• Cognitive reappraisal: Included in the cognitive change stage of emotion regulation, cognitive reappraisal is an attempt to reframe thoughts or conclusions about a situation. For example, someone might reframe their initial reaction “That presentation was a total failure” to something more realistic and less catastrophic “I stumbled on my words in the beginning, but the rest of the presentation was OK.
  • Emotional suppression: Included in the response modulation stage of emotion regulation, emotional suppression is an attempt to control outwardly-expressed emotion. For example, someone might try to hide their anxiety during a work meeting, which can paradoxically make them appear stiff and disinterested.

In addition to increasing anxiety in the long-term, maladaptive emotion regulation strategies may also be related to the tendency for people with SAD to experience less positive affect and more negative affect. For example, one study found that participants with high social anxiety used emotional suppression more frequently and experienced fewer positive emotions and positive social events (Farmer & Kashdan, 2012). Low positive affect, cognitive reappraisal, and emotional suppression are also implicated in depression, which could explain the high rates of comorbidity between SAD and depression (Dryman & Heimberg, 2018).

Understanding the mechanisms underlying SAD is critical for creating effective treatments. Currently, Cognitive Behavioral Therapy (CBT) is considered the gold standard for social anxiety disorder (see resources: ADAA or NICE). More recently, Mindfulness and Acceptance-Based Treatments for social anxiety have been shown to significantly reduce SAD symptoms.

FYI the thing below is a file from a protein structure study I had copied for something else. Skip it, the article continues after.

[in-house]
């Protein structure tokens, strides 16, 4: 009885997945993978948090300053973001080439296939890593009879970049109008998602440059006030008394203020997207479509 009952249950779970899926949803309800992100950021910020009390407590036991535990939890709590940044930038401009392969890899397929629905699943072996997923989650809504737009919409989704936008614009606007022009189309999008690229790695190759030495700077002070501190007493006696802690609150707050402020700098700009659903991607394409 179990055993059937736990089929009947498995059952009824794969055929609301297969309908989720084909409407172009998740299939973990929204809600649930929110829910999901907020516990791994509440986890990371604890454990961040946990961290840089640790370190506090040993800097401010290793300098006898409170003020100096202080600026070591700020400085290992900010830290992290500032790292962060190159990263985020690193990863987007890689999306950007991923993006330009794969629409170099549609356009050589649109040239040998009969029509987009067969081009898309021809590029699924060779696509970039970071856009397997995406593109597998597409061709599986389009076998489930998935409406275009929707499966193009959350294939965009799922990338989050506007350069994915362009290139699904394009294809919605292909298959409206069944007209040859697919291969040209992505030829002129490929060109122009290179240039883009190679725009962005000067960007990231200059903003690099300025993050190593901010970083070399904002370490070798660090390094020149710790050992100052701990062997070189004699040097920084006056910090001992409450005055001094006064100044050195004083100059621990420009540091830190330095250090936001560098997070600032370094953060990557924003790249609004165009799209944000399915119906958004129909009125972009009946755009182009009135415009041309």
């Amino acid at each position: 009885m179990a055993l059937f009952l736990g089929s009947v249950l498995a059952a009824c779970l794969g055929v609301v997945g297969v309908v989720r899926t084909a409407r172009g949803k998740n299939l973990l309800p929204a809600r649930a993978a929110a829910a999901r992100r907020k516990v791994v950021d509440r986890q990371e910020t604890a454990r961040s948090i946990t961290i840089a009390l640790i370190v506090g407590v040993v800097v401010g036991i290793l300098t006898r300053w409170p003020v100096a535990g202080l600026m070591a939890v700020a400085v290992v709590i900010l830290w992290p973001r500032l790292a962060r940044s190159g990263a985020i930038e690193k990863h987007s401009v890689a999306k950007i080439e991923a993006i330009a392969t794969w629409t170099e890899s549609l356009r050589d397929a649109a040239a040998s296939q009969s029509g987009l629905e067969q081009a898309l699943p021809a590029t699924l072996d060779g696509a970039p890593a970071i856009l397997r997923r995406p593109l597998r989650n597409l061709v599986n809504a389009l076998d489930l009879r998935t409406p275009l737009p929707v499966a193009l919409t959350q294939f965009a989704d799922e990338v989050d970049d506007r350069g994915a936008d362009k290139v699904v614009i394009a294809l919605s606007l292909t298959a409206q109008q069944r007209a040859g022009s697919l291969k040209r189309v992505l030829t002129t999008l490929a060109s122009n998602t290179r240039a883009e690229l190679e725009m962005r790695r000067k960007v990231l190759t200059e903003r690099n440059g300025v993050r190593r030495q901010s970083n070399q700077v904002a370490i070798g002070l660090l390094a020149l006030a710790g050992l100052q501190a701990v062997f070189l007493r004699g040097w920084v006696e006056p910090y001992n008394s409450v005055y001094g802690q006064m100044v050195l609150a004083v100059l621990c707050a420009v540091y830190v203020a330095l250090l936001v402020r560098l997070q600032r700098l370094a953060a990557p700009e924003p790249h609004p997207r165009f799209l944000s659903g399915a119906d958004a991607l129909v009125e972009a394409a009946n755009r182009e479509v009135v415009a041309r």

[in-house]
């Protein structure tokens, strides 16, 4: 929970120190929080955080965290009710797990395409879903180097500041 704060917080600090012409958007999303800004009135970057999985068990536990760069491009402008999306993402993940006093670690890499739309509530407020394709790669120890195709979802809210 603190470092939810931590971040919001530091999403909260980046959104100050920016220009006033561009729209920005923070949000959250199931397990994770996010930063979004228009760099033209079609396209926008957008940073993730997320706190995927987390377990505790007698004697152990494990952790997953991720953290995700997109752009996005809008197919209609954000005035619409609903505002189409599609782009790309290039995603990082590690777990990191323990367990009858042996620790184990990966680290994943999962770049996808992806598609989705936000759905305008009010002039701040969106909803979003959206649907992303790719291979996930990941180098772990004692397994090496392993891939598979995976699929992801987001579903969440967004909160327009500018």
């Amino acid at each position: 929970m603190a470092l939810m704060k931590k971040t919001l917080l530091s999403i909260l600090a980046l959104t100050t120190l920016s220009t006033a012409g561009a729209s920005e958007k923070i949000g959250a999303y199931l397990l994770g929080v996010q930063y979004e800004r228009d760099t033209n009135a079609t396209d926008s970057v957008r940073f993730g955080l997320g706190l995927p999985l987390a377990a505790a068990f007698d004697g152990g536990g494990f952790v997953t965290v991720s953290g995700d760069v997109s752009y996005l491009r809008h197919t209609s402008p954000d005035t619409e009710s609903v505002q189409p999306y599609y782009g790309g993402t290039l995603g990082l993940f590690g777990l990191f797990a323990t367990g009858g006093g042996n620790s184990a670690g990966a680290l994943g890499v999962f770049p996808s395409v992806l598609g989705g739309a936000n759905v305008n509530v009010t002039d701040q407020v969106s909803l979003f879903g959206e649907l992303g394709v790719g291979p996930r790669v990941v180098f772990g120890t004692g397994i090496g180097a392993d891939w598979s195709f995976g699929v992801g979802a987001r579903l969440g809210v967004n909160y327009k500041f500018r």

These psychotherapies for SAD focus on both distorted cognitions (e.g., unrealistic social expectations, overestimating negative consequences, post-event processing, self-focused attention) and maladaptive behaviors (e.g., avoidance of social situations, safety behaviors like phone or substance use) that maintain social anxiety symptoms.

Behavioral therapies typically also include exposure therapy, where the individual purposely exposes themselves to situations that cause anxiety. Exposures done in a therapeutic context can help people learn that the terrible outcomes they feared don’t occur as often as they thought and that when they do occur, they are better able to cope with the situation and their emotional response than they believed. Most importantly, people learn that tolerating some discomfort is a price worth paying to live their lives fully and consistent with their values.

Emily Bowers contributed to this post. Emily is the Research Coordinator for the Behavioral Health Partial Hospital Program at McLean Hospital.


Dryman, M. T., & Heimberg, R. G. (2018). Emotion regulation in social anxiety and depression: a systematic review of expressive suppression and cognitive reappraisal. In Clinical Psychology Review (Vol. 65, pp. 17–42). Elsevier Inc.

Farmer, A. S., & Kashdan, T. B. (2012). Social anxiety and emotion regulation in daily life: Spillover effects on positive and negative social events. Cognitive Behaviour Therapy, 41(2), 152–162.

Gross, J. J. (1998). Antecedent-and Response-Focused Emotion Regulation: Divergent Consequences for Experience, Expression, and Physiology (Vol. 74, Issue 1). Psychological Association, Inc.

Heimberg, R. G., Brozovich, F. A., & Rapee, R. M. (2010). A Cognitive Behavioral Model of Social Anxiety Disorder: Update and Extension. In Social Anxiety (pp. 395–422). Elsevier Inc.

Jazaieri, H., Morrison, A. S., Goldin, P. R., & Gross, J. J. (2014). The role of emotion and emotion regulation in social anxiety disorder. Current Psychiatry Reports, 17(1), 1–9.

Kessler, R. C., Petukhova, M., Sampson, N. A., Zaslavsky, A. M., & Wittchen, H.-U. (2012). Twelve-month and lifetime prevalence and lifetime morbid risk of anxiety and mood disorders in the United States. International Journal of Methods in Psychiatric Research, 21(3), 169–184.